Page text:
Originating from the Nepal Himalayas between the Dhaulagiri and Mount Everest, the Gandak consists of two streams, namely Kaligandak and Trishulganga.
The Gandak joins the Ganga at Sonpur near Patna, Bihar.
The Ghaghara originates from the Mapchachungo glaciers and joins the Ganga at Chhapra, Bihar.
The Kosi originates from the north of Mount Everest in Tibet where it is known as the Arun.
Originating from the Garhwal hills near Gairsain, the Ramganga joins the Ganga near Kannauj.
The Damodar drains the eastern margins of the Chottanagpur plateau, where it flows through a rift valley and finally joins the Hugli.
The Barakar is the main tributary of the Damodar.
The Sarda or Saryu River rises from the Milam glacier in the Nepal Himalayas where it is known as the Goriganga. However, along the Indo-Nepal border, it is called as Kali or Chauk, where it joins the Ghaghara.
Originating from the Darjeeling hills, the Mahananda joins the Ganga as its last left bank tributary in West Bengal.
Originating from the Amarkantak plateau, the Son is a large south bank tributary of the Ganga; it joins the Ganga at Arrah, Bihar.
The Brahmaputra originates from the Chemayungdung glacier of the Kailash range near the Mansarovar Lake.
In Tibet, the Brahmaputra is known as the Tsangpo (means ‘the purifier’).
The Rango Tsangpo is the major right bank tributary of the Brahmaputra in Tibet.
The Brahmaputra enters into India near the west of Sadiya town in Arunachal Pradesh.
Major left bank tributaries of the Brahmaputra are Lohit, Dibang or Sikang, Burhi Dihing, and Dhansari.
Major right bank tributaries of the Brahmaputra are the Subansiri, Kameng, Manas, and Sankosh.
The Tista joins the Brahmaputra on its right bank in Bangladesh and from here, the river is known as the Yamuna.
Finally, the Brahmaputra merges with the river Padma and falls in the Bay of Bengal.
Peninsular River System
The Peninsular drainage system is older than the Himalayan Rivers.
The Mahanadi originates from Sihawa in Raipur district of Chhattisgarh and runs through Madhya Pradesh and Odisha and finally discharges its water into the Bay of Bengal.
The total length of Mahanadi is 851 km.
Popularly known as the Dakshin Ganga, the Godavari is the largest peninsular river system.
The Godavari originates from Nasik district of Maharashtra and discharges its water into the Bay of Bengal.
With total 1,465 km length, Godavari covers the areas of Maharashtra, Madhya Pradesh, Chhattisgarh, Odisha, and Andhra Pradesh.
The Penganga, the Indravati, the Pranhita, and the Manjra are the major tributaries of Godavari.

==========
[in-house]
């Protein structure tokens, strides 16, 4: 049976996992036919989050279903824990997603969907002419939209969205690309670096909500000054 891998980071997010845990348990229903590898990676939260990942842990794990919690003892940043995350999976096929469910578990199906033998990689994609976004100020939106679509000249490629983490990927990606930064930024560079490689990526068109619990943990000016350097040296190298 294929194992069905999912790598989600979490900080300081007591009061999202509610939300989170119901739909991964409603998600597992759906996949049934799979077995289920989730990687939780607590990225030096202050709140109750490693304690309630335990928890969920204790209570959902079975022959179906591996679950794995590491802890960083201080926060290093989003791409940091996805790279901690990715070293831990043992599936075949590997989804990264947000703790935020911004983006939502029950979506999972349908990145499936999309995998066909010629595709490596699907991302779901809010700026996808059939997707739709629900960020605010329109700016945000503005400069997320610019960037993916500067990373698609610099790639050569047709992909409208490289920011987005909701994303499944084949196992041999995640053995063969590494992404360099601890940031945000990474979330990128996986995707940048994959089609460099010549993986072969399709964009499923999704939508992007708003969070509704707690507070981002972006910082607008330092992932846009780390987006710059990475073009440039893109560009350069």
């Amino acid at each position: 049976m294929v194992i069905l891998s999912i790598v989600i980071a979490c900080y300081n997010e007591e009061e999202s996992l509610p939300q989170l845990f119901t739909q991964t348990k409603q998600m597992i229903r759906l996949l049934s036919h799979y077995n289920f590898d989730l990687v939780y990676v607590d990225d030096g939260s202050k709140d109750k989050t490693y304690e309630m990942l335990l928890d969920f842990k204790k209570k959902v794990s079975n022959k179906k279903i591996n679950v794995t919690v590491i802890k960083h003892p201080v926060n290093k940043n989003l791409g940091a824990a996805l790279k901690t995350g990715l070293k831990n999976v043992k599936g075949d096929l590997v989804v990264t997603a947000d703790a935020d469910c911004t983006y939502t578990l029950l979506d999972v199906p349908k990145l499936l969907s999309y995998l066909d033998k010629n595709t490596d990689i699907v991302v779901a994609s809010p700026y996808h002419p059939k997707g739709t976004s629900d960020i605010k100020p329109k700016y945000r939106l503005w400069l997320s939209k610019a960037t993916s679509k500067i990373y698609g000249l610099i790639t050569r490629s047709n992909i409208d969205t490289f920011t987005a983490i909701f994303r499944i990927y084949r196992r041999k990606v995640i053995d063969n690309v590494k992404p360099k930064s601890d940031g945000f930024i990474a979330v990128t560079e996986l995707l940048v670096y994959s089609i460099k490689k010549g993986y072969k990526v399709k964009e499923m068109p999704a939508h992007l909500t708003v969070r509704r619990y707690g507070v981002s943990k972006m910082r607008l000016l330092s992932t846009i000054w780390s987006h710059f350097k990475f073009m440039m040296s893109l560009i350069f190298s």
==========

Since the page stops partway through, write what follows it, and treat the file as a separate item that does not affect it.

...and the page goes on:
Originating from Mahabaleshwar in Sahyadri, the Krishna is the second largest east flowing Peninsular River.
The Koyna, the Tungabhadra, and the Bhima are the major tributaries of the Krishna.
Of the total catchment area of the Krishna, 27% lies in Maharashtra, 44% in Karnataka, and 29% in Andhra Pradesh.
The Kaveri originates from the Brahmagiri hills (1,341m) located in Kogadu district of Karnataka.
The river Kaveri’s total course of 770 km commands a basin area of 8.8 million hectare mha, of which, 3% lies in Kerala, 41% lies in Karnataka, and 56% lies in Tamil Nadu.
Major tributaries of the Kaveri are the Kabini, the Bhavani, and the Amravati.
The Narmada originates from the western flank of the Amarkantak plateau (1,057 m).
Flowing through a rift valley located between the Satpura in the south and the Vindhya range in the north, the Narmada forms Dhuandhar waterfall and a picturesque gorge of marble rocks nearby Jabalpur.
The total length of Narmada is 1,312 km.
Flowing in the westward direction, Narmada finally empties into the Arabian Sea in the Bharuch district of Gujarat.
Originating from Multai in the Betul district of Madhya Pradesh, Tapi is the other important westward flowing river emptying into the Arabian Sea.
About 79% of the Tapi basin lies in Maharashtra, 15% in Madhya Pradesh, and the remaining 6% in Gujarat.
Luni is the longest river system of Rajasthan.
Primarily, Luni originates in the Pushkar valley of the Aravalli range, Rajasthan in two branches, i.e. the Saraswati and the Sabarmati; which join each other at Govindgarh. From here, the river is known as Luni.
Luni finally debouches into the Arabian Sea nearby the Rann of Kachchh.
Some small rivers flowing towards the West are the Shetruniji, the Bhadra, Dhadhar, Sabarmati, Mahi, Vaitarna, Kalinadi, Dedti, Sharavati, Mandovi, Juari, Bharathapuzha, Periyar, etc.
Some small rivers flowing towards the East are Subarnarekha, Baitarni, Brahmani, Penner, and Palar.
The following table illustrates the major differences between Himalayan and the Peninsular River system −
|Characteristics||Himalayan River||Peninsular River|
|Place of origin||Himalayan mountains (covered with glaciers).||Peninsular plateau and central highland.|
|Nature of flow||Perennial; receive water from glacier and rainfall.||Seasonal; dependent on monsoon rainfall.|
|Type of drainage||Antecedent and consequent leading to dendritic pattern in plains.||Super imposed, rejuvenated resulting in trellis, radial, and rectangular patterns.|
|Nature of river||Long course, flowing through the rugged mountains experiencing head ward erosion and river capturing; In plains, meandering and shifting off course.||Smaller, fixed course with welladjusted valleys.|
|Catchment area||Very large basin.||Relatively smaller basin.|
|Age of the river||Young and youthful, active and deepening in the valleys||Old rivers with graded profile, and have almost reached their base levels.|